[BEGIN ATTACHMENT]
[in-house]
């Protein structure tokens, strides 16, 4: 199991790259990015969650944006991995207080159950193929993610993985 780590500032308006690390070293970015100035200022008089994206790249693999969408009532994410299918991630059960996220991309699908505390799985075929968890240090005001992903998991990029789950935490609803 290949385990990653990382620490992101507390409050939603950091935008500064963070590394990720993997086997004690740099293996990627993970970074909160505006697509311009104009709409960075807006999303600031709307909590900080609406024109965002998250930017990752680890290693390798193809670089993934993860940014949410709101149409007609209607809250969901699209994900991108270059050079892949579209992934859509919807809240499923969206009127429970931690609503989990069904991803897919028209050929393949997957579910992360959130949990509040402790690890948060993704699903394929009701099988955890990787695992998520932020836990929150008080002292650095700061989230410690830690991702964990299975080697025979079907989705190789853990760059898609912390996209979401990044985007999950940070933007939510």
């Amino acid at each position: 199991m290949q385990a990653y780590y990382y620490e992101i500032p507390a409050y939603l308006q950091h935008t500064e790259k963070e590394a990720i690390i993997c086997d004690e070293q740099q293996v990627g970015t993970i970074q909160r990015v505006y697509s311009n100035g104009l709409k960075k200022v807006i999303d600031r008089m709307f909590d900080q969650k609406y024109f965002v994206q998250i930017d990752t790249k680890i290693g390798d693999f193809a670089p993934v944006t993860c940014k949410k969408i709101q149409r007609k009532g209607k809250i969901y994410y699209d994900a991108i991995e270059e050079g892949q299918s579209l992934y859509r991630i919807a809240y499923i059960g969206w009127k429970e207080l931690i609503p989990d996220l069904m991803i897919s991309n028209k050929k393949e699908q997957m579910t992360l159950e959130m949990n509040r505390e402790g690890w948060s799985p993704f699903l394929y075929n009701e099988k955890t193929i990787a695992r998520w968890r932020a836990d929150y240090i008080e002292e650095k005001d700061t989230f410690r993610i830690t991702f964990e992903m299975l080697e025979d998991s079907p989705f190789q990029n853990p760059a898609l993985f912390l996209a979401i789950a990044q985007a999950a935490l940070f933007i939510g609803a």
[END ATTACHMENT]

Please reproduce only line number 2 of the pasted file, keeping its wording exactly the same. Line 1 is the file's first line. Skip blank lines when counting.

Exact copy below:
């Protein structure tokens, strides 16, 4: 199991790259990015969650944006991995207080159950193929993610993985 780590500032308006690390070293970015100035200022008089994206790249693999969408009532994410299918991630059960996220991309699908505390799985075929968890240090005001992903998991990029789950935490609803 290949385990990653990382620490992101507390409050939603950091935008500064963070590394990720993997086997004690740099293996990627993970970074909160505006697509311009104009709409960075807006999303600031709307909590900080609406024109965002998250930017990752680890290693390798193809670089993934993860940014949410709101149409007609209607809250969901699209994900991108270059050079892949579209992934859509919807809240499923969206009127429970931690609503989990069904991803897919028209050929393949997957579910992360959130949990509040402790690890948060993704699903394929009701099988955890990787695992998520932020836990929150008080002292650095700061989230410690830690991702964990299975080697025979079907989705190789853990760059898609912390996209979401990044985007999950940070933007939510």